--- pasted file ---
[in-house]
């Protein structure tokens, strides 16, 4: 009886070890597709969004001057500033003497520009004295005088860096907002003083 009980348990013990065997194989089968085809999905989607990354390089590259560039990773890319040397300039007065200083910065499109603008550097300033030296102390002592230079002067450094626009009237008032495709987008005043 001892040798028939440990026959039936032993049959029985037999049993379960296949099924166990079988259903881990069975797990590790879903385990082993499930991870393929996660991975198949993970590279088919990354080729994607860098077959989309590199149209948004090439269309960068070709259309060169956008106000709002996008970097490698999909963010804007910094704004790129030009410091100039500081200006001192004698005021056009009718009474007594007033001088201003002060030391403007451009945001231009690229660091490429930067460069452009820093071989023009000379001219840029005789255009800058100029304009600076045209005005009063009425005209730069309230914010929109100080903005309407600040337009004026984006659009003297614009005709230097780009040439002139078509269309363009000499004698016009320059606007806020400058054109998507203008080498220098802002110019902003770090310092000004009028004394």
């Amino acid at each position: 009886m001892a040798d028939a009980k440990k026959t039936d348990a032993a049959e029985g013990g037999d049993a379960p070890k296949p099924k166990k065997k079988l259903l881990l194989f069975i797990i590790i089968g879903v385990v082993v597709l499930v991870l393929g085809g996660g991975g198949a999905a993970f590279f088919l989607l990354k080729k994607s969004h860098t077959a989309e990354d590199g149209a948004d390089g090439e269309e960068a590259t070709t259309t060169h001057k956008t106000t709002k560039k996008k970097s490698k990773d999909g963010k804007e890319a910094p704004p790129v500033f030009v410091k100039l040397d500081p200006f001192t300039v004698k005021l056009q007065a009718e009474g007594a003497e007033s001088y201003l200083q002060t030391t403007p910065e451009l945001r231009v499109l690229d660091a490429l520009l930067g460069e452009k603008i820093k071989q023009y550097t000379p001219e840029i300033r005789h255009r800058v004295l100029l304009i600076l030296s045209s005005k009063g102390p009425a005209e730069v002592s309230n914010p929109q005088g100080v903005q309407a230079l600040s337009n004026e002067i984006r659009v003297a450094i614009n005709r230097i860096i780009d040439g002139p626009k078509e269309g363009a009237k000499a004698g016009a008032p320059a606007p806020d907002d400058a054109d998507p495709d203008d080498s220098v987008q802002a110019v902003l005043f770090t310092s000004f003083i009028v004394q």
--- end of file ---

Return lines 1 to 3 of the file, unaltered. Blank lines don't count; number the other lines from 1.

[in-house]
């Protein structure tokens, strides 16, 4: 009886070890597709969004001057500033003497520009004295005088860096907002003083 009980348990013990065997194989089968085809999905989607990354390089590259560039990773890319040397300039007065200083910065499109603008550097300033030296102390002592230079002067450094626009009237008032495709987008005043 001892040798028939440990026959039936032993049959029985037999049993379960296949099924166990079988259903881990069975797990590790879903385990082993499930991870393929996660991975198949993970590279088919990354080729994607860098077959989309590199149209948004090439269309960068070709259309060169956008106000709002996008970097490698999909963010804007910094704004790129030009410091100039500081200006001192004698005021056009009718009474007594007033001088201003002060030391403007451009945001231009690229660091490429930067460069452009820093071989023009000379001219840029005789255009800058100029304009600076045209005005009063009425005209730069309230914010929109100080903005309407600040337009004026984006659009003297614009005709230097780009040439002139078509269309363009000499004698016009320059606007806020400058054109998507203008080498220098802002110019902003770090310092000004009028004394």
């Amino acid at each position: 009886m001892a040798d028939a009980k440990k026959t039936d348990a032993a049959e029985g013990g037999d049993a379960p070890k296949p099924k166990k065997k079988l259903l881990l194989f069975i797990i590790i089968g879903v385990v082993v597709l499930v991870l393929g085809g996660g991975g198949a999905a993970f590279f088919l989607l990354k080729k994607s969004h860098t077959a989309e990354d590199g149209a948004d390089g090439e269309e960068a590259t070709t259309t060169h001057k956008t106000t709002k560039k996008k970097s490698k990773d999909g963010k804007e890319a910094p704004p790129v500033f030009v410091k100039l040397d500081p200006f001192t300039v004698k005021l056009q007065a009718e009474g007594a003497e007033s001088y201003l200083q002060t030391t403007p910065e451009l945001r231009v499109l690229d660091a490429l520009l930067g460069e452009k603008i820093k071989q023009y550097t000379p001219e840029i300033r005789h255009r800058v004295l100029l304009i600076l030296s045209s005005k009063g102390p009425a005209e730069v002592s309230n914010p929109q005088g100080v903005q309407a230079l600040s337009n004026e002067i984006r659009v003297a450094i614009n005709r230097i860096i780009d040439g002139p626009k078509e269309g363009a009237k000499a004698g016009a008032p320059a606007p806020d907002d400058a054109d998507p495709d203008d080498s220098v987008q802002a110019v902003l005043f770090t310092s000004f003083i009028v004394q």